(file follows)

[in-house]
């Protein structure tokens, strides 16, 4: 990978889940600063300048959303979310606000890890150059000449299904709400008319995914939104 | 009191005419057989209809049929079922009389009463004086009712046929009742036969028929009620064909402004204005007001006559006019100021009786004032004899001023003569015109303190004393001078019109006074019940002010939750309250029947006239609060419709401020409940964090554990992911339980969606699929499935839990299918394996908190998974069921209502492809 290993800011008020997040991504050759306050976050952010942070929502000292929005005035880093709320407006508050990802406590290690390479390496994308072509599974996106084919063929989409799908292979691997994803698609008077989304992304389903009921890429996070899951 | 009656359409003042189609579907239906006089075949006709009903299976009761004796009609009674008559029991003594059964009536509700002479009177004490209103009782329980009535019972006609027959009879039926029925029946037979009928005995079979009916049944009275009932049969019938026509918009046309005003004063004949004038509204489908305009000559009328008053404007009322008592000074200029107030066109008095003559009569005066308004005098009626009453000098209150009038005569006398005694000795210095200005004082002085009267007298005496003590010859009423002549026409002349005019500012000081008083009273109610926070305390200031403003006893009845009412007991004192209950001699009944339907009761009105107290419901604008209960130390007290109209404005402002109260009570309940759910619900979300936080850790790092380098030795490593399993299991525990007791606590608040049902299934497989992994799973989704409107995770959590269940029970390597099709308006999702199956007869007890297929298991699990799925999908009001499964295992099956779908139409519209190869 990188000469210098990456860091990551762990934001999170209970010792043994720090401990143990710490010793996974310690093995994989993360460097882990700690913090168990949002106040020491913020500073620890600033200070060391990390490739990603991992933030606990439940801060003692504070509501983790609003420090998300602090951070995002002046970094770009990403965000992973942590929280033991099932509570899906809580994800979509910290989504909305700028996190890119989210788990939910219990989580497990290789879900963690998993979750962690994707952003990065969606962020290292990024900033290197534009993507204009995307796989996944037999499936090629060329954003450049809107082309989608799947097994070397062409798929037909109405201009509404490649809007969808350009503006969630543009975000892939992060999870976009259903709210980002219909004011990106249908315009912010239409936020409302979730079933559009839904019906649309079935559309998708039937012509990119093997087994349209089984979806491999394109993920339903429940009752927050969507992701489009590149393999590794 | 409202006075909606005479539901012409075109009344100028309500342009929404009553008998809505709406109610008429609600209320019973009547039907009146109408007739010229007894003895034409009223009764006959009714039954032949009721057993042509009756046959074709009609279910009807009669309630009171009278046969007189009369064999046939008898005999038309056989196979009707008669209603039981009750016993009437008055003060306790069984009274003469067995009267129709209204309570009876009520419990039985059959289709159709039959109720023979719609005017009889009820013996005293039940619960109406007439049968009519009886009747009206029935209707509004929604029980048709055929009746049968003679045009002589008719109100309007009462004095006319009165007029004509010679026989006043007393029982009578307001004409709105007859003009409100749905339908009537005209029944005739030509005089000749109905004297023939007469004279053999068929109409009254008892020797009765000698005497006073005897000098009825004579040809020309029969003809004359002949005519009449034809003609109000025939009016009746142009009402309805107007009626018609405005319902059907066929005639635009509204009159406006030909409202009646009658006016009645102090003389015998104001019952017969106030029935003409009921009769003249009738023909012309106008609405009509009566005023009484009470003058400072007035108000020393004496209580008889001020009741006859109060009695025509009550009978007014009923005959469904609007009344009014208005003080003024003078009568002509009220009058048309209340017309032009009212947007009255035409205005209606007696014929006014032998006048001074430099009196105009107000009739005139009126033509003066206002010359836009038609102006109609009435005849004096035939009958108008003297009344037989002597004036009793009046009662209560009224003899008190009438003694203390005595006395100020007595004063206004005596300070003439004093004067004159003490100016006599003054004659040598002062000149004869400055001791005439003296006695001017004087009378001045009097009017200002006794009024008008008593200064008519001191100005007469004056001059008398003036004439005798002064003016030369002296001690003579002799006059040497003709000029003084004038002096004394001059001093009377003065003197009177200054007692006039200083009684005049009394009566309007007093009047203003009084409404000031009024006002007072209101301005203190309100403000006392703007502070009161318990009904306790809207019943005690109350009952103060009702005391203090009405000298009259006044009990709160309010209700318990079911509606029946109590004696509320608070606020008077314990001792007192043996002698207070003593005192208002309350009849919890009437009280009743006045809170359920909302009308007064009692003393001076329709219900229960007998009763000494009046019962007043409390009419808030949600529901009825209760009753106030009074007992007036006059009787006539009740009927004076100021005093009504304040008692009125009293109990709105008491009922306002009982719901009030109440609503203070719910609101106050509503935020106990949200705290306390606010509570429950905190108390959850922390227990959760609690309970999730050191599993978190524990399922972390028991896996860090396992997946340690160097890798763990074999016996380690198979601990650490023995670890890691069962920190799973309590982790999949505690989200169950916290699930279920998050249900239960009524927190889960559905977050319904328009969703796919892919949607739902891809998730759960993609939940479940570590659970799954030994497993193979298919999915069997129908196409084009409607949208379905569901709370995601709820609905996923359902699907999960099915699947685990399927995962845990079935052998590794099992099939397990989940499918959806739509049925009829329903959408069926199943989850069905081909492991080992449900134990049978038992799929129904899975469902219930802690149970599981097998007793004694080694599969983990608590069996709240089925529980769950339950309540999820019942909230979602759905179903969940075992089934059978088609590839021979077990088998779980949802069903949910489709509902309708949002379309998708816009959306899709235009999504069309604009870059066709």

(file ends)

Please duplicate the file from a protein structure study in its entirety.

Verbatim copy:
[in-house]
């Protein structure tokens, strides 16, 4: 990978889940600063300048959303979310606000890890150059000449299904709400008319995914939104 | 009191005419057989209809049929079922009389009463004086009712046929009742036969028929009620064909402004204005007001006559006019100021009786004032004899001023003569015109303190004393001078019109006074019940002010939750309250029947006239609060419709401020409940964090554990992911339980969606699929499935839990299918394996908190998974069921209502492809 290993800011008020997040991504050759306050976050952010942070929502000292929005005035880093709320407006508050990802406590290690390479390496994308072509599974996106084919063929989409799908292979691997994803698609008077989304992304389903009921890429996070899951 | 009656359409003042189609579907239906006089075949006709009903299976009761004796009609009674008559029991003594059964009536509700002479009177004490209103009782329980009535019972006609027959009879039926029925029946037979009928005995079979009916049944009275009932049969019938026509918009046309005003004063004949004038509204489908305009000559009328008053404007009322008592000074200029107030066109008095003559009569005066308004005098009626009453000098209150009038005569006398005694000795210095200005004082002085009267007298005496003590010859009423002549026409002349005019500012000081008083009273109610926070305390200031403003006893009845009412007991004192209950001699009944339907009761009105107290419901604008209960130390007290109209404005402002109260009570309940759910619900979300936080850790790092380098030795490593399993299991525990007791606590608040049902299934497989992994799973989704409107995770959590269940029970390597099709308006999702199956007869007890297929298991699990799925999908009001499964295992099956779908139409519209190869 990188000469210098990456860091990551762990934001999170209970010792043994720090401990143990710490010793996974310690093995994989993360460097882990700690913090168990949002106040020491913020500073620890600033200070060391990390490739990603991992933030606990439940801060003692504070509501983790609003420090998300602090951070995002002046970094770009990403965000992973942590929280033991099932509570899906809580994800979509910290989504909305700028996190890119989210788990939910219990989580497990290789879900963690998993979750962690994707952003990065969606962020290292990024900033290197534009993507204009995307796989996944037999499936090629060329954003450049809107082309989608799947097994070397062409798929037909109405201009509404490649809007969808350009503006969630543009975000892939992060999870976009259903709210980002219909004011990106249908315009912010239409936020409302979730079933559009839904019906649309079935559309998708039937012509990119093997087994349209089984979806491999394109993920339903429940009752927050969507992701489009590149393999590794 | 409202006075909606005479539901012409075109009344100028309500342009929404009553008998809505709406109610008429609600209320019973009547039907009146109408007739010229007894003895034409009223009764006959009714039954032949009721057993042509009756046959074709009609279910009807009669309630009171009278046969007189009369064999046939008898005999038309056989196979009707008669209603039981009750016993009437008055003060306790069984009274003469067995009267129709209204309570009876009520419990039985059959289709159709039959109720023979719609005017009889009820013996005293039940619960109406007439049968009519009886009747009206029935209707509004929604029980048709055929009746049968003679045009002589008719109100309007009462004095006319009165007029004509010679026989006043007393029982009578307001004409709105007859003009409100749905339908009537005209029944005739030509005089000749109905004297023939007469004279053999068929109409009254008892020797009765000698005497006073005897000098009825004579040809020309029969003809004359002949005519009449034809003609109000025939009016009746142009009402309805107007009626018609405005319902059907066929005639635009509204009159406006030909409202009646009658006016009645102090003389015998104001019952017969106030029935003409009921009769003249009738023909012309106008609405009509009566005023009484009470003058400072007035108000020393004496209580008889001020009741006859109060009695025509009550009978007014009923005959469904609007009344009014208005003080003024003078009568002509009220009058048309209340017309032009009212947007009255035409205005209606007696014929006014032998006048001074430099009196105009107000009739005139009126033509003066206002010359836009038609102006109609009435005849004096035939009958108008003297009344037989002597004036009793009046009662209560009224003899008190009438003694203390005595006395100020007595004063206004005596300070003439004093004067004159003490100016006599003054004659040598002062000149004869400055001791005439003296006695001017004087009378001045009097009017200002006794009024008008008593200064008519001191100005007469004056001059008398003036004439005798002064003016030369002296001690003579002799006059040497003709000029003084004038002096004394001059001093009377003065003197009177200054007692006039200083009684005049009394009566309007007093009047203003009084409404000031009024006002007072209101301005203190309100403000006392703007502070009161318990009904306790809207019943005690109350009952103060009702005391203090009405000298009259006044009990709160309010209700318990079911509606029946109590004696509320608070606020008077314990001792007192043996002698207070003593005192208002309350009849919890009437009280009743006045809170359920909302009308007064009692003393001076329709219900229960007998009763000494009046019962007043409390009419808030949600529901009825209760009753106030009074007992007036006059009787006539009740009927004076100021005093009504304040008692009125009293109990709105008491009922306002009982719901009030109440609503203070719910609101106050509503935020106990949200705290306390606010509570429950905190108390959850922390227990959760609690309970999730050191599993978190524990399922972390028991896996860090396992997946340690160097890798763990074999016996380690198979601990650490023995670890890691069962920190799973309590982790999949505690989200169950916290699930279920998050249900239960009524927190889960559905977050319904328009969703796919892919949607739902891809998730759960993609939940479940570590659970799954030994497993193979298919999915069997129908196409084009409607949208379905569901709370995601709820609905996923359902699907999960099915699947685990399927995962845990079935052998590794099992099939397990989940499918959806739509049925009829329903959408069926199943989850069905081909492991080992449900134990049978038992799929129904899975469902219930802690149970599981097998007793004694080694599969983990608590069996709240089925529980769950339950309540999820019942909230979602759905179903969940075992089934059978088609590839021979077990088998779980949802069903949910489709509902309708949002379309998708816009959306899709235009999504069309604009870059066709």